Jack Straw has come up with the same line when resisting appeals to open
MI5 files. Speaking anonymously to David Aaronovitch in the Independent
on Sunday, Straw was asked when people like Aaronovitch--like Straw, a left-wing
student leader in his youth--would get to see their MI5 files.
'Never...you see, these informers,
no matter how you feel about them, were recruited on the basis that they
were doing a job for their country. As far as they were concerned they
were patriots not sneaks.' 3
Clearly this is Whitehall's first
line of defence against any possible Freedom of Information legislation
which might try to include the secret state. And it is, of course, baloney:
the 'trust' which is so important to our secret servants can easily be
preserved by doing what the Americans do, deleting the names of individuals
in the files. Just how far we are from anything resembling the kind of
openness to be found in the United States can be seen by comparing this
meagre, officially sanctioned and written report on Zinoviev, with the
publication, via the Freedom of Information Act, of the actual CIA documents
which began the CIA's operations against Chile in the 1970s which led to
the dictatorship of General Pinochet. 4
Until fairly recently the identification
of a journalist with the intelligence and security services was a news
story in itself--and something that would set the pigeons fluttering in
the secret sections of Whitehall. But things have changed. Gordon Brook-Shepherd
is a journalist who worked in the field of intelligence, chiefly for the
Telegraph. He is the author of a pair of books about intelligence history
which were obviously written with the assistance of the British secret
state, chiefly MI6--The Storm Birds and The Storm Petrels. In his latest
book, The Iron Maze: the Western Secret Services and the Bolsheviks (Macmillan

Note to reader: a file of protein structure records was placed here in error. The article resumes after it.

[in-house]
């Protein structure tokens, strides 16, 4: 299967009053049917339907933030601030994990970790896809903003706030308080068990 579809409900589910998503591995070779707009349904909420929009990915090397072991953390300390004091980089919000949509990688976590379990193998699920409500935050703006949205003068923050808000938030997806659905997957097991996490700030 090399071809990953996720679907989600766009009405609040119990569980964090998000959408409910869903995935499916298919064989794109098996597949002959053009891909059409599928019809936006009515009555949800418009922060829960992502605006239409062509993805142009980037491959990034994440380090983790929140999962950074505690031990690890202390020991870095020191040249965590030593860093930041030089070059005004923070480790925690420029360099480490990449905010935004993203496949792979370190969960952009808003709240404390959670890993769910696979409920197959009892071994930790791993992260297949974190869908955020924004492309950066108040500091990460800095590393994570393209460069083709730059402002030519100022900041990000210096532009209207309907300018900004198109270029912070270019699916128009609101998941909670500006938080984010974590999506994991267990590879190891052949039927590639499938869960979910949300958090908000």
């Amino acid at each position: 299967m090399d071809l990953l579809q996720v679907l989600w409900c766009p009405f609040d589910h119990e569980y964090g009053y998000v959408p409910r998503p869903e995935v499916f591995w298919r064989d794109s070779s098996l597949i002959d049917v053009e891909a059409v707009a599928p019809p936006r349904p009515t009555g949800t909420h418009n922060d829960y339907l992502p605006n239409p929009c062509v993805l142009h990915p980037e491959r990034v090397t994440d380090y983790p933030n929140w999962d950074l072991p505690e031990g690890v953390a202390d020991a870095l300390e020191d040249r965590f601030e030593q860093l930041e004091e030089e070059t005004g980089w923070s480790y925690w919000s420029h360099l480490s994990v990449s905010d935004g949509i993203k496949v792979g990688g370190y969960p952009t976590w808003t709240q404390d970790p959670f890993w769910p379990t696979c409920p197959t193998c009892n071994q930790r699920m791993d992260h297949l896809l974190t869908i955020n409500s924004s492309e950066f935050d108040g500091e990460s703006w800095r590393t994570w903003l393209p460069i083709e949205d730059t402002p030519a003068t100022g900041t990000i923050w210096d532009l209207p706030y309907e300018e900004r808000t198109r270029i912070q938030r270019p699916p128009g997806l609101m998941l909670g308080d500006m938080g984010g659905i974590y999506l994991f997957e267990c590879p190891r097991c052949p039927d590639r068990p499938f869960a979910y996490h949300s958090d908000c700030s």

1998), he remarks on page 2 of his 'two volumes on Soviet defectors to
the West (a project also launched on my behalf by British intelligence)'
(emphasis added). The blurb on the book jacket says that after a war-time
career in military intelligence, ending up a Lieutenant-Colonel with the
Allied Commission in Vienna, Brook-Shepherd became a journalist.
'His first civil post-war post,
as head of the Daily Telegraph's Central and South-East European Bureau
during the Cold War Years, brought him again in touch with the Western
intelligence community. These contacts were renewed at intervals right
down to the war in Afghanistan, which he covered on the spot when Deputy
Editor of the Sunday Telegraph.'
Compare that with the autobiographical
blurb on his The Storm Petrels, published a decade earlier in 1988. Then
Brook-Shepherd was described as having 'a deep understanding of the world
of espionage' (wink, wink) and being a 'much-travelled foreign correspondent'.
The change has come about with the
end of the Cold War. But the change, though real, should not exaggerated.
Brook-Shepherd's book Iron Maze is a re-examination of certain intelligence
aspects of the invasion of the newly-born Soviet Union in 1919 by the combined
forces of the US, Japan, the UK and France. While he has had access to
newly opened French and Soviet intelligence files, in the UK he was given
a series of 'briefings' on the content of the British equivalent files.
Not even a long-term associate of MI6 is apparently to be trusted with
the British files.5
Though the spook-state relationship--and
the spook-state-Conservative Party relationship--can be clearly traced back
to the First World War, it expanded enormously after the Second. The psychological
warriors and intelligence officers who had worked against Hitler slipped
easily into similar roles against the Soviet Union. These changes were
formalised with the creation of propaganda wing of the secret state, the
Information Research Department (IRD), in 1948. Labour junior Foreign Minister
of the time, Christopher Mayhew, died recently thinking IRD was his creation6
but he merely adopted proposals which had already been agreed on within
Whitehall. The recent very important book by Lashmar and Oliver, Britain's
Secret Propaganda War (Sutton Publishing, Gloucestershire, 1998) tells
the story of IRD in unprecedented detail.
IRD began as Mayhew intended, as
the British contribution to the propaganda war then going on between the
West and the Soviet Union. But what began as an anti-Stalinist outfit slipped
naturally into being an anti-anyone-who-is-anti-British outfit--but using
the struggle with the Soviet Union as the framework.7
All nationalist and liberation struggles in the British empire in the post-war
years were portrayed by IRD as being aspects of a great global conflict
with the agents of international communism. IRD became the British enthusiasts
for the Great Communist Conspiracy Theory--and not just abroad. As Lashmar
and Oliver show, in 1956 they began running operations in the UK against
the British Communist Party; and eventually, absurdly, and unsuccessfully,